Quote: Its dataflow scheduler, which is the component that chooses the next node to execute, uses the same basic algorithm as Dryad, Flume, CIEL, and Spark. [2]

Python is the "control plane" and not the "data plane" -- it describes the logic and dataflow of the program, but doesn't touch the actual data. When you use NumPy, the C code and BLAS code are the data plane. When you use TensorFlow, the Eigen and GRPC/protobuf distribution layer are the data plane.

So you can have a big data dataflow system WITHOUT SIMD, like the four systems mentioned in the quote. And you can have SIMD without dataflow, i.e. if you are doing it in pure Eigen or procedural/functional R/Matlab/Julia on a single machine. Languages like R and Julia may have dataflow extensions, but they're single-threaded/procedural by default as far as I know.

A mathematical way to think of the DAG model is where you program uses a partial order on computations rather than a total order (the procedural model) -- this is what give gives you parallelism.

So TensorFlow uses both SIMD and dataflow.

[1] http://eigen.tuxfamily.org/index.php?title=Main_Page

[2] http://download.tensorflow.org/paper/whitepaper2015.pdf

Good point! Which reminds me that I left off pipeline-parallelism, which is very common in dataflow programming models. And Tensorflow is a dataflow model. But I think that the core computation in Tensorflow programs will tend to be largely data-parallel affairs. That is, I think such programs tend to have a bunch of data-parallel computational kernels connected in a DAG. When I made that comment, I was thinking more of a Cilk style program.

(I work on a dataflow language and system.)

I'd say no, since the purpose of the GPU there is to make the matmul really fast.

That's not a dumb question. As alluded to below, for most people the main challenge is their software stack. Beyond that, 200k+ vcpus is still a ton so you'd need hundreds to thousands of GPUs to just match the flops (Note: I don't know if Drew's code is vectorised or not on CPUs).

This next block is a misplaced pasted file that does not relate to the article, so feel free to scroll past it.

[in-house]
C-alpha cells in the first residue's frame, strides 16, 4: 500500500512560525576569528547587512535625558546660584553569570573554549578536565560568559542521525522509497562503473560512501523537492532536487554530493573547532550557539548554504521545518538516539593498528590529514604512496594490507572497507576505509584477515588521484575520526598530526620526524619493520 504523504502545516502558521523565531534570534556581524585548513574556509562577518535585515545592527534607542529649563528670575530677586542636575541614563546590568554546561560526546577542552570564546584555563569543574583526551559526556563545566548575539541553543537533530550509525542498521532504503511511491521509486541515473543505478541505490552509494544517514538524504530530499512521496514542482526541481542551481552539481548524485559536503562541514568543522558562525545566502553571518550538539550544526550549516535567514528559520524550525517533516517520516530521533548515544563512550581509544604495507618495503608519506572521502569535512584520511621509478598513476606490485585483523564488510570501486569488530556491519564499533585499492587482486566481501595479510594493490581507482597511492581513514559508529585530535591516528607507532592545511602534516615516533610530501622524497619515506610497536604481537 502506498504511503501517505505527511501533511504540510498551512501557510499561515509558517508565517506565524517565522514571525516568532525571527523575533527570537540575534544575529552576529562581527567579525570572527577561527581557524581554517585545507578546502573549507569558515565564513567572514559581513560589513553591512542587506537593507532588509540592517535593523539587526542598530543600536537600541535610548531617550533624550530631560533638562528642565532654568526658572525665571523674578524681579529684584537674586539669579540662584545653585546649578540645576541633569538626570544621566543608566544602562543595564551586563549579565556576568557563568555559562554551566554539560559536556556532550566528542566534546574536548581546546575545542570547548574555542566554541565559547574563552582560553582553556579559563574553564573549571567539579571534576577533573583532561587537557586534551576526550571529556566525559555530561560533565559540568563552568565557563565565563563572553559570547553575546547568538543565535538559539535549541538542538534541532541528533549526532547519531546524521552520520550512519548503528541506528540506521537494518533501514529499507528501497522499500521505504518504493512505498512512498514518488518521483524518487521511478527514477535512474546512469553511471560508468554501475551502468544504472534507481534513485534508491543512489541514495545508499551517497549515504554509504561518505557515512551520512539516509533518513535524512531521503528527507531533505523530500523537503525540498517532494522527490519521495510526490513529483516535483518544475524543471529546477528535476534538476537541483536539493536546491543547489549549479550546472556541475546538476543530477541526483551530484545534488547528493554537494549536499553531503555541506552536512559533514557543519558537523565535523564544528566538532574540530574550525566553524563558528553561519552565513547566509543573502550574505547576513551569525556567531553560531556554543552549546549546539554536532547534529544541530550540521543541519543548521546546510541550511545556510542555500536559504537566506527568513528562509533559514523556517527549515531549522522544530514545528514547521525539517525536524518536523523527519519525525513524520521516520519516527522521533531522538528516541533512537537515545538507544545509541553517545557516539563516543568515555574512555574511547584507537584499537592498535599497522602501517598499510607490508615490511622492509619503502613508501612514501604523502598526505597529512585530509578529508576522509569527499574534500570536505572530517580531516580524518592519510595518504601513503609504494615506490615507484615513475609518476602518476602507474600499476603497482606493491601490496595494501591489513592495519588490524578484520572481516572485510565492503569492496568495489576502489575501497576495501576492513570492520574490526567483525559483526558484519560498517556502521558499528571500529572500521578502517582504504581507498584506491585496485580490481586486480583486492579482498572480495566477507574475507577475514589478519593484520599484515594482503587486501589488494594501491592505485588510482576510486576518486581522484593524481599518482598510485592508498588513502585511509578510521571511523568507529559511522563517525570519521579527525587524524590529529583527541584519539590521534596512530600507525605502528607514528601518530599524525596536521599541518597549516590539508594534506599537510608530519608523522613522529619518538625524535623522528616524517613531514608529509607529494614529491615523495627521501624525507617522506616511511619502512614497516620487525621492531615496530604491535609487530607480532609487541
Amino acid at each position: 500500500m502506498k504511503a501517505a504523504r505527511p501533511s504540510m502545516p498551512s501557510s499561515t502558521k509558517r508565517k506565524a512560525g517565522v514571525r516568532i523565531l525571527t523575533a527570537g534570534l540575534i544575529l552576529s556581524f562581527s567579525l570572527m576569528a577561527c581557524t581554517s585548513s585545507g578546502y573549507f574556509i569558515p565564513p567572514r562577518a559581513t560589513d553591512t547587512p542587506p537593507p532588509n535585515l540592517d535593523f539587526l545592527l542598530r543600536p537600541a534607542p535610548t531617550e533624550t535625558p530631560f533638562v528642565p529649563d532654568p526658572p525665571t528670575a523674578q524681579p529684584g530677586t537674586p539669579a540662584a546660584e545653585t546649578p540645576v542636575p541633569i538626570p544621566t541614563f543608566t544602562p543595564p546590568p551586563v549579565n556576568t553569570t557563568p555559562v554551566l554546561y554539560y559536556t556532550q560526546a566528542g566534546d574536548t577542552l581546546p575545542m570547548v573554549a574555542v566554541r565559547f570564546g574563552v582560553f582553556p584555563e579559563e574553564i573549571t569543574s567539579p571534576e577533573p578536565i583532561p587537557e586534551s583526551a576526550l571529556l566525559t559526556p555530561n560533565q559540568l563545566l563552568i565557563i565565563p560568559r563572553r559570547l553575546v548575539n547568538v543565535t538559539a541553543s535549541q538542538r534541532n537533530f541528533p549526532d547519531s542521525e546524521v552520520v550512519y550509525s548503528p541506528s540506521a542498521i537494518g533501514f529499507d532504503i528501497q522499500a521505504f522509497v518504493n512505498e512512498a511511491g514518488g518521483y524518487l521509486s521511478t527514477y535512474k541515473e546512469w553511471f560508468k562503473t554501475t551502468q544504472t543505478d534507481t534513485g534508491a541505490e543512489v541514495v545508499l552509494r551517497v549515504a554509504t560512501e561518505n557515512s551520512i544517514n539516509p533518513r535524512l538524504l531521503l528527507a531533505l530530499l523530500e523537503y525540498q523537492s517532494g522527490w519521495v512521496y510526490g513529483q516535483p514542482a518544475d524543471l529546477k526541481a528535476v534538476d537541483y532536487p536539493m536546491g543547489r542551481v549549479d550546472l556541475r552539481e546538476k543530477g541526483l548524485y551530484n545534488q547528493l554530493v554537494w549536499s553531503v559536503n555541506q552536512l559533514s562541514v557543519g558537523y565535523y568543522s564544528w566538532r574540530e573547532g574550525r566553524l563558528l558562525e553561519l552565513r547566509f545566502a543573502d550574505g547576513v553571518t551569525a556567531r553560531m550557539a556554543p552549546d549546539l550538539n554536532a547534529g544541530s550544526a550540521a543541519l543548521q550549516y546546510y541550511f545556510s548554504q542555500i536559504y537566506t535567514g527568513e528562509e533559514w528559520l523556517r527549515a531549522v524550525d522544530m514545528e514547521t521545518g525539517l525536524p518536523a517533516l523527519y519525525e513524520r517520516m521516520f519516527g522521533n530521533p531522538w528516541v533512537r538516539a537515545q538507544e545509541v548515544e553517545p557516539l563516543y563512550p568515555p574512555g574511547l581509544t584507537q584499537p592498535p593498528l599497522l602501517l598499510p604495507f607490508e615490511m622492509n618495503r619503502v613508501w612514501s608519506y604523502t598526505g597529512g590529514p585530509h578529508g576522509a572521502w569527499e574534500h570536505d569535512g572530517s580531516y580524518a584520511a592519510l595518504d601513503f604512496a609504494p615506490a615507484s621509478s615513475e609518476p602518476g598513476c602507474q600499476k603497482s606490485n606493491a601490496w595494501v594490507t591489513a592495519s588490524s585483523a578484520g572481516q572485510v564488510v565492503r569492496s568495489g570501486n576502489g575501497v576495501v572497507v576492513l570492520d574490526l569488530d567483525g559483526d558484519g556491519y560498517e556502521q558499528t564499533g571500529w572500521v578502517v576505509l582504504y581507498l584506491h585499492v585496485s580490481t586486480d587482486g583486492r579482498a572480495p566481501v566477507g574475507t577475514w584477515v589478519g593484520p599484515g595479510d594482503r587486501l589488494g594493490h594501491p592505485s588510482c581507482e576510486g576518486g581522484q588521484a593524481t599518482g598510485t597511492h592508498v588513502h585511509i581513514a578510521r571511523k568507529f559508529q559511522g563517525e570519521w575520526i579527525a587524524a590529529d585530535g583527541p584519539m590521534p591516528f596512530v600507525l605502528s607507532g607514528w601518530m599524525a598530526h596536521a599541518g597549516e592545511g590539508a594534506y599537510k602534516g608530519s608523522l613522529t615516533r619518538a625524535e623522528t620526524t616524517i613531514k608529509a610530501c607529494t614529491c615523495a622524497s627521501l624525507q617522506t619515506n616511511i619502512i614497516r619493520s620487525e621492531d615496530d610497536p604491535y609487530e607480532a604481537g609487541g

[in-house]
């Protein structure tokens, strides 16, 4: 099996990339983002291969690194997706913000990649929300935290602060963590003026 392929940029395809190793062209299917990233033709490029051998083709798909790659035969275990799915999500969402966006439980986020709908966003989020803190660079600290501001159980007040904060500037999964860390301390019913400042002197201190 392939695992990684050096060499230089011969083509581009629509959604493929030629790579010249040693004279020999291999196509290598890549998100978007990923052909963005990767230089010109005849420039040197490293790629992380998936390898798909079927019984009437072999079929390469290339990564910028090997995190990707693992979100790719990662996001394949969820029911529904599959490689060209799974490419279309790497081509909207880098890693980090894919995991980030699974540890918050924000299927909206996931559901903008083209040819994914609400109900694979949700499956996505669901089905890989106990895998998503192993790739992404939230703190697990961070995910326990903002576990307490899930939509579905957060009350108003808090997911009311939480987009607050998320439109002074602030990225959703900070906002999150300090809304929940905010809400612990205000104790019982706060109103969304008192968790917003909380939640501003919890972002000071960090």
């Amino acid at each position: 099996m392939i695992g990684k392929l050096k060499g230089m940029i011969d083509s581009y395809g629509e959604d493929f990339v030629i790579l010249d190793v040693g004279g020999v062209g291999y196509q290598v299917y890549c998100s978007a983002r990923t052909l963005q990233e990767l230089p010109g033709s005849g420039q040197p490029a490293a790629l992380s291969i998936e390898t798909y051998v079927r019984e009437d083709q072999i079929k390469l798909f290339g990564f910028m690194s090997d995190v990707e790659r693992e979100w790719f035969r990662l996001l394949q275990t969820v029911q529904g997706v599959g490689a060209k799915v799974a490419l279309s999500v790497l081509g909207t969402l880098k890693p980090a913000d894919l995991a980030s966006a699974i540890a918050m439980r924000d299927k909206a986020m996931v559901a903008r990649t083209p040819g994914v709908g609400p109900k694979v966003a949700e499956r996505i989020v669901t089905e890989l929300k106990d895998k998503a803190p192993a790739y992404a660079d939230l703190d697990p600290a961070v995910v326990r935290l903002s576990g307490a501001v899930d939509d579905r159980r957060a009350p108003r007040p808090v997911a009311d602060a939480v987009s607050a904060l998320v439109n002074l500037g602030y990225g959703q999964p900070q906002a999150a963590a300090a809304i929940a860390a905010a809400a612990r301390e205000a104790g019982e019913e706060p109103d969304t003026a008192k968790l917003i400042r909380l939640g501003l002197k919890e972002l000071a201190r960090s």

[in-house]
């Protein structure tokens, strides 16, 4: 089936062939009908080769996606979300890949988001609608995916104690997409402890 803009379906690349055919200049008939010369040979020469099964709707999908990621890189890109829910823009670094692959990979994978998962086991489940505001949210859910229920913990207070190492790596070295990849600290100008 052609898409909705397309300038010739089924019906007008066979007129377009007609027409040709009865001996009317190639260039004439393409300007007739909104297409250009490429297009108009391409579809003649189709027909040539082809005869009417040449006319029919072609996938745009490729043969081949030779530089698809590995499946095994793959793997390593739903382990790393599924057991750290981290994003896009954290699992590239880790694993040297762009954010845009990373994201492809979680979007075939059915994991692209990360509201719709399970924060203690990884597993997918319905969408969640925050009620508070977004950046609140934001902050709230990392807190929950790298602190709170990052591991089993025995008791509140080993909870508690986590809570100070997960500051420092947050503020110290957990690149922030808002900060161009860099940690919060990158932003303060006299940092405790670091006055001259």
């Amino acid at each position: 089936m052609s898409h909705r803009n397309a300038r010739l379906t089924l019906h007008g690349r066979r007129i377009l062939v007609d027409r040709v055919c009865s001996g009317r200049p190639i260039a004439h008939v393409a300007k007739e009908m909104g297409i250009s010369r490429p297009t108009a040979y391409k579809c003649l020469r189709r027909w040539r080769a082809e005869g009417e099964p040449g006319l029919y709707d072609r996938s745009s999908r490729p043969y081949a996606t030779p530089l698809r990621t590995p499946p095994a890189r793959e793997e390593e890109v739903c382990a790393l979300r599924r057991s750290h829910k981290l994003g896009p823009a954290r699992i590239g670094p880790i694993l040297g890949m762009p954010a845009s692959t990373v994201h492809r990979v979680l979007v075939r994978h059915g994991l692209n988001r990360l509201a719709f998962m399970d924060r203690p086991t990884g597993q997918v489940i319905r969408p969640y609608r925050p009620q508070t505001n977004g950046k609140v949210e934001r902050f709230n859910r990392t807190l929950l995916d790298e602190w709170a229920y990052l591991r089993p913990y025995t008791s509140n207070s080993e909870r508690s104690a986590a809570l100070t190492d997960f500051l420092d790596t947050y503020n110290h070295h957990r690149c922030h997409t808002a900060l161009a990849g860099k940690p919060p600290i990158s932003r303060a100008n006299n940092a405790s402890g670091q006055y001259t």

Put together that by using Preemptible VMs (and yes, apologies we still don't offer GPUs as preemptible) it's economically rational to use spare CPUs.

Disclosure: I work on Google Cloud.

GPU's are significantly more expensive on GCE, could just be a cost thing.

Imagine a Beowulf cluster of these.

/. lives

Wow I'd be interested to see the code for this. Is it just a tiny amount of C running on a huge number of machines, or is it a big stack of mathematical libraries?

I guess since it's discrete math it probably doesn't use Fortran/BLAS?

Wow, and folks used to calculate the trajectories that put men on the moon with just pencil and paper :)

Sadly no note on how much that cost.

220,000 cores of preemptible was about $2200/hr (I believe Drew is using n1-highcpu-32s).

Disclosure: I work on Google Cloud, launched Preemptible (and approved Drew's quota requests!)

The fuel bill per hour for the 737 going over my house right now is easily double $2200. I can visualise what is going on with a plane burning through fuel/money but with 220000 CPU cores it is all imaginary.

How big a house would be needed for such an array of 'cores'? How much electricity is required, and again can that be compared to aeroplanes, Teslas or even toasters?

Let's say you're using 2x 10 core CPUs per 1U PC, in a 42U rack. That's 840 cores per rack, 262 racks. You won't fit that in a house, you need a moderately large datacenter.

At 100W per CPU that's 22kW, which feels low; about a tenth of a Tesla and a fraction of a plane. That doesn't account for the cooling you'll need!

(You can probably do a lot better, but that's my piano tuners estimate)

22kW of CPU heat would need 22kW of cooling. Refrigerated air conditioning is has about 1:3 thermal efficiency, so your cooling system will require ~7.5kW electricity to generate 22kW cooling capacity.